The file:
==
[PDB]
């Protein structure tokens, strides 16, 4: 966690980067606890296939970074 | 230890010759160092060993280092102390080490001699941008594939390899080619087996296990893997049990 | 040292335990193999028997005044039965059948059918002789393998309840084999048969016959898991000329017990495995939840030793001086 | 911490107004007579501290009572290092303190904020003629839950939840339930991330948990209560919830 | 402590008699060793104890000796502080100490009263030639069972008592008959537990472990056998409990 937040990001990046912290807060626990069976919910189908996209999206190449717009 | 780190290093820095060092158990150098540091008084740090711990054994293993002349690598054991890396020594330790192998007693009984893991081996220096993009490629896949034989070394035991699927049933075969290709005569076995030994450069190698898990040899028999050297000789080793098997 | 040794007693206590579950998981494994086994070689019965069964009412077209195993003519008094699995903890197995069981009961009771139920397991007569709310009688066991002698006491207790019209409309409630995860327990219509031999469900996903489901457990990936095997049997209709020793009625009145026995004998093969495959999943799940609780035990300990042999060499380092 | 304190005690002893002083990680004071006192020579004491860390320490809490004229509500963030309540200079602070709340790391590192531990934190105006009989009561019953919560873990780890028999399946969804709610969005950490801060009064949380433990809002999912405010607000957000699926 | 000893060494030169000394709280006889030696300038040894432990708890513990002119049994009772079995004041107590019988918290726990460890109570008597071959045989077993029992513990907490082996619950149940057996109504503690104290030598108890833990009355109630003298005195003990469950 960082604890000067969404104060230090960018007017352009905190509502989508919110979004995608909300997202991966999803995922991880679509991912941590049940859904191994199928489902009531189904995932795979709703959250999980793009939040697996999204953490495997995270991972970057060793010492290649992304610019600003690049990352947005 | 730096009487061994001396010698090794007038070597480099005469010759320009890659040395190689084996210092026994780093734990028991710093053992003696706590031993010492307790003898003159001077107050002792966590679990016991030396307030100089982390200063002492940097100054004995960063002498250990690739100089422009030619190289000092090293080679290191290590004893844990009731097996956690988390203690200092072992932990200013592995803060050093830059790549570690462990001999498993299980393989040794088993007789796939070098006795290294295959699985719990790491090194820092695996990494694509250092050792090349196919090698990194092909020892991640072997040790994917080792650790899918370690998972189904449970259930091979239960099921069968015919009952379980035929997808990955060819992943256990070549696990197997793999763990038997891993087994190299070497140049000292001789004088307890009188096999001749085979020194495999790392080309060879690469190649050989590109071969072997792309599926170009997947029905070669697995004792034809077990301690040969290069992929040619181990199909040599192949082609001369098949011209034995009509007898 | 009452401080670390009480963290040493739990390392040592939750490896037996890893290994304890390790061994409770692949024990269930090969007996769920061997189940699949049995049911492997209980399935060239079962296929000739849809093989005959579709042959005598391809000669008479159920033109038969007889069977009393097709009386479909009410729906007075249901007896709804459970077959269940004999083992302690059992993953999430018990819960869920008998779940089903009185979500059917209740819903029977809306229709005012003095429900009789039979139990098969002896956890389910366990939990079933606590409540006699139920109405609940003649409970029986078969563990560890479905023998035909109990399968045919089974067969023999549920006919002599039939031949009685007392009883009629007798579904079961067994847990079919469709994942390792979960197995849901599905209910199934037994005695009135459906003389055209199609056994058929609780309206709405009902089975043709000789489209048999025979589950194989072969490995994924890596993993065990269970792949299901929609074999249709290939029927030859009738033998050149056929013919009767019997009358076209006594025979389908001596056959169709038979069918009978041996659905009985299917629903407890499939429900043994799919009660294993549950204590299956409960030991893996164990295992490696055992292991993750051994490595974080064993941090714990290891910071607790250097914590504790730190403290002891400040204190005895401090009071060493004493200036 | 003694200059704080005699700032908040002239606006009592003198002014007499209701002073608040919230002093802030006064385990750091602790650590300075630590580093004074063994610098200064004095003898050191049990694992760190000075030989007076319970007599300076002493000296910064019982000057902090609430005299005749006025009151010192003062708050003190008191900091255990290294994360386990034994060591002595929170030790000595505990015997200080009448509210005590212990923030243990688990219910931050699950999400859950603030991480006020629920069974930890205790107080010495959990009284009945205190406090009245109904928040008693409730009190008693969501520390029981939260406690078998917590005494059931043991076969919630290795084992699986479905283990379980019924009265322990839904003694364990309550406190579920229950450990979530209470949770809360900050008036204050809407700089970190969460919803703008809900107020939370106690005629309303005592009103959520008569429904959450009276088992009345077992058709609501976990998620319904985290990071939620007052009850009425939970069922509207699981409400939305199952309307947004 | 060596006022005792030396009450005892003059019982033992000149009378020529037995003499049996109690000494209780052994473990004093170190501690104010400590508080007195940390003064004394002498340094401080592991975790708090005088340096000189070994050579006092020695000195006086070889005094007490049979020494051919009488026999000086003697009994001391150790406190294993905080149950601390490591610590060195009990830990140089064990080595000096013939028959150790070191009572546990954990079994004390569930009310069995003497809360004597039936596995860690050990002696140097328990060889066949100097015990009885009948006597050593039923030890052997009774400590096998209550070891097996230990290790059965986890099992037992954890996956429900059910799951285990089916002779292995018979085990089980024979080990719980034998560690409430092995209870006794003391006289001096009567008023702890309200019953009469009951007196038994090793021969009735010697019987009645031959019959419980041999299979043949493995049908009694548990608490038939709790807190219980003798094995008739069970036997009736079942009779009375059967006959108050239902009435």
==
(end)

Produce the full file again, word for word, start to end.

[PDB]
């Protein structure tokens, strides 16, 4: 966690980067606890296939970074 | 230890010759160092060993280092102390080490001699941008594939390899080619087996296990893997049990 | 040292335990193999028997005044039965059948059918002789393998309840084999048969016959898991000329017990495995939840030793001086 | 911490107004007579501290009572290092303190904020003629839950939840339930991330948990209560919830 | 402590008699060793104890000796502080100490009263030639069972008592008959537990472990056998409990 937040990001990046912290807060626990069976919910189908996209999206190449717009 | 780190290093820095060092158990150098540091008084740090711990054994293993002349690598054991890396020594330790192998007693009984893991081996220096993009490629896949034989070394035991699927049933075969290709005569076995030994450069190698898990040899028999050297000789080793098997 | 040794007693206590579950998981494994086994070689019965069964009412077209195993003519008094699995903890197995069981009961009771139920397991007569709310009688066991002698006491207790019209409309409630995860327990219509031999469900996903489901457990990936095997049997209709020793009625009145026995004998093969495959999943799940609780035990300990042999060499380092 | 304190005690002893002083990680004071006192020579004491860390320490809490004229509500963030309540200079602070709340790391590192531990934190105006009989009561019953919560873990780890028999399946969804709610969005950490801060009064949380433990809002999912405010607000957000699926 | 000893060494030169000394709280006889030696300038040894432990708890513990002119049994009772079995004041107590019988918290726990460890109570008597071959045989077993029992513990907490082996619950149940057996109504503690104290030598108890833990009355109630003298005195003990469950 960082604890000067969404104060230090960018007017352009905190509502989508919110979004995608909300997202991966999803995922991880679509991912941590049940859904191994199928489902009531189904995932795979709703959250999980793009939040697996999204953490495997995270991972970057060793010492290649992304610019600003690049990352947005 | 730096009487061994001396010698090794007038070597480099005469010759320009890659040395190689084996210092026994780093734990028991710093053992003696706590031993010492307790003898003159001077107050002792966590679990016991030396307030100089982390200063002492940097100054004995960063002498250990690739100089422009030619190289000092090293080679290191290590004893844990009731097996956690988390203690200092072992932990200013592995803060050093830059790549570690462990001999498993299980393989040794088993007789796939070098006795290294295959699985719990790491090194820092695996990494694509250092050792090349196919090698990194092909020892991640072997040790994917080792650790899918370690998972189904449970259930091979239960099921069968015919009952379980035929997808990955060819992943256990070549696990197997793999763990038997891993087994190299070497140049000292001789004088307890009188096999001749085979020194495999790392080309060879690469190649050989590109071969072997792309599926170009997947029905070669697995004792034809077990301690040969290069992929040619181990199909040599192949082609001369098949011209034995009509007898 | 009452401080670390009480963290040493739990390392040592939750490896037996890893290994304890390790061994409770692949024990269930090969007996769920061997189940699949049995049911492997209980399935060239079962296929000739849809093989005959579709042959005598391809000669008479159920033109038969007889069977009393097709009386479909009410729906007075249901007896709804459970077959269940004999083992302690059992993953999430018990819960869920008998779940089903009185979500059917209740819903029977809306229709005012003095429900009789039979139990098969002896956890389910366990939990079933606590409540006699139920109405609940003649409970029986078969563990560890479905023998035909109990399968045919089974067969023999549920006919002599039939031949009685007392009883009629007798579904079961067994847990079919469709994942390792979960197995849901599905209910199934037994005695009135459906003389055209199609056994058929609780309206709405009902089975043709000789489209048999025979589950194989072969490995994924890596993993065990269970792949299901929609074999249709290939029927030859009738033998050149056929013919009767019997009358076209006594025979389908001596056959169709038979069918009978041996659905009985299917629903407890499939429900043994799919009660294993549950204590299956409960030991893996164990295992490696055992292991993750051994490595974080064993941090714990290891910071607790250097914590504790730190403290002891400040204190005895401090009071060493004493200036 | 003694200059704080005699700032908040002239606006009592003198002014007499209701002073608040919230002093802030006064385990750091602790650590300075630590580093004074063994610098200064004095003898050191049990694992760190000075030989007076319970007599300076002493000296910064019982000057902090609430005299005749006025009151010192003062708050003190008191900091255990290294994360386990034994060591002595929170030790000595505990015997200080009448509210005590212990923030243990688990219910931050699950999400859950603030991480006020629920069974930890205790107080010495959990009284009945205190406090009245109904928040008693409730009190008693969501520390029981939260406690078998917590005494059931043991076969919630290795084992699986479905283990379980019924009265322990839904003694364990309550406190579920229950450990979530209470949770809360900050008036204050809407700089970190969460919803703008809900107020939370106690005629309303005592009103959520008569429904959450009276088992009345077992058709609501976990998620319904985290990071939620007052009850009425939970069922509207699981409400939305199952309307947004 | 060596006022005792030396009450005892003059019982033992000149009378020529037995003499049996109690000494209780052994473990004093170190501690104010400590508080007195940390003064004394002498340094401080592991975790708090005088340096000189070994050579006092020695000195006086070889005094007490049979020494051919009488026999000086003697009994001391150790406190294993905080149950601390490591610590060195009990830990140089064990080595000096013939028959150790070191009572546990954990079994004390569930009310069995003497809360004597039936596995860690050990002696140097328990060889066949100097015990009885009948006597050593039923030890052997009774400590096998209550070891097996230990290790059965986890099992037992954890996956429900059910799951285990089916002779292995018979085990089980024979080990719980034998560690409430092995209870006794003391006289001096009567008023702890309200019953009469009951007196038994090793021969009735010697019987009645031959019959419980041999299979043949493995049908009694548990608490038939709790807190219980003798094995008739069970036997009736079942009779009375059967006959108050239902009435």